Embodied Energy of Solar Panels
Discussion of the embodied energy of solar panels is something fairly new to the world of green energy. Using embodied energy of solar panels is a term that describes adapting old structures in a way that allows use of solar energy.
You might be surprised to learn there are groups of people who oppose solar energy. These are not anti-environment groups but are those who question whether the costs and emissions of building solar energy panels and other equipment are balanced by the use of solar power.
Part of the problem is the large amount of land that is required when installing solar panels to provide sufficient electricity for a building. New buildings may incorporate solar panels on the roof but that surface may not hold enough panels to completely provide power.
When adding solar energy to an existing structure the most common method of installation is add solar panels raised off the ground and interconnected. This can uses quite a bit of land and a town filled with piece of land covered with black solar panels will not be attractive to look at.
The color green is in today. On the packaging of many products you see a message about the environment or that the product is "green" or that it's powered by solar energy. Everyone loves to feel environmentally responsible and we would all love to live in a home without a power bill every month.
The U.S. Green Building Council has become influential in how commercial buildings are designed. This influence has been gained rapidly as the demands for clean alternative energy sources have grown.
The Council now awards it's own stamp of certification much like the Gold Housekeeping Seal of Approval that's been a designation of quality for years.
Some state and local governments are now passing building laws that require that Council certification. New commercial buildings must meet the minimum standards set by the U.S. Green Building Council.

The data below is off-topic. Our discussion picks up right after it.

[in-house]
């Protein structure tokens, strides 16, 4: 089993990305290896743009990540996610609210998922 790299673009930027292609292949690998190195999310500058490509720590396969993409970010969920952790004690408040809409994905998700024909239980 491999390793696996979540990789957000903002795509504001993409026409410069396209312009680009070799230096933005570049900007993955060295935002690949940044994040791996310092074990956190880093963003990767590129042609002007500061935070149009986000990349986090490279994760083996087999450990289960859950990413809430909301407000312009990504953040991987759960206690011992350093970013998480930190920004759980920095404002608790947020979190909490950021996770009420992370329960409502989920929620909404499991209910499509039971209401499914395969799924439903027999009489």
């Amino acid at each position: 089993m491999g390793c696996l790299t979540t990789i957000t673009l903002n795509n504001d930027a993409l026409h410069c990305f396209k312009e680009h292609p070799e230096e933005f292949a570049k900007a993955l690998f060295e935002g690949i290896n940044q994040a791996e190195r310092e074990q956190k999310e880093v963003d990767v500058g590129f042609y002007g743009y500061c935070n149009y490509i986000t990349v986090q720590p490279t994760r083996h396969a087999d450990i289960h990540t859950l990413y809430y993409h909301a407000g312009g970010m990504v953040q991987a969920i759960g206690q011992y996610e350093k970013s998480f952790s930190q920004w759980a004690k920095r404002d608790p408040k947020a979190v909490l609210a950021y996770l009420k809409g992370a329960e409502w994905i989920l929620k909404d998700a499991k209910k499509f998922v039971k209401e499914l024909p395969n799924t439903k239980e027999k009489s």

The new regulations usually apply only to structure of 10,000 square feet or more. There is a practical reason for such new laws. Huge manufacturing plants that are cheaply built with no concern for the environment or to power use can place a strain on the local power grid.
By adhering to the standards promoted by the Green Building Council, companies not only have buildings that are environmentally responsible but can use those standards to promote the reputation of the company.
Wired magazine likened the fad of ecofriendly products to "conspicuous conservation" ten years ago. Time has shown the trend to Green Living is not a fad but a movement.
As with any new technology some parts of the movement are brilliant and both conserve energy and improve quality of life. Many of the products and methods only provide the appearance of doing something without producing real environmental results.
This is true in the area of embodied energy of solar panels and how this trend is used. Slapping a few solar panels on the roof of a building may involve more style than substance.
However, blanketing the roof of a large single store manufacturing plant can cut the power bills in half and truly reduce the carbon footprint of that manufacturer.
To use the embodied energy of solar panels to replace our reliance on fossil fuels require us to add the panels in a way that does not destroy the appearance of structures.
We need to avoid mistakes of the past when urban renewal resulted in the destruction of thousands of historic, study buildings in many of our large cities.
The end result of the renewal was to change neighborhoods from street of classic structures that reflected the history of our society into poorly maintained boxes that quickly began to look like modern slums.
In part, the rush to add solar panels to old buildings is based on the belief that old construction will always be a building suffering energy loss.
Many think of old homes as lacking energy efficiency when in truth the opposite is the case. Many older historic homes were built with energy in mind. Coal and oil for furnaces at the time were expensive.
Homes were built with an eye to capturing the cross ventilation of cool breezes and using shade trees to keep spaces cool. Walls were thicker and plaster was a good insulator. Ceilings were high to allow hot air to hover far above the people in a room and provide protection from extremes of temperature.
Wise use of embodied energy of solar panels means adding solar panels in ways that work with the character of the building. A current trend to adding solar panels to parking lots by adding sturdy open sided covers to the lots is an excellent use of embodied energy of solar panels.
Slapping panels on a building list on the historical registry or filling the lawn with an array of solar panels is not the best way to proceed. Solar energy is the way of the future for many homeowners and businesses.
Proceeding cautiously and using good design methods will allow us to transition to embodied energy of solar panels without destroying the individual design characteristics of our town, cities and neighborhoods.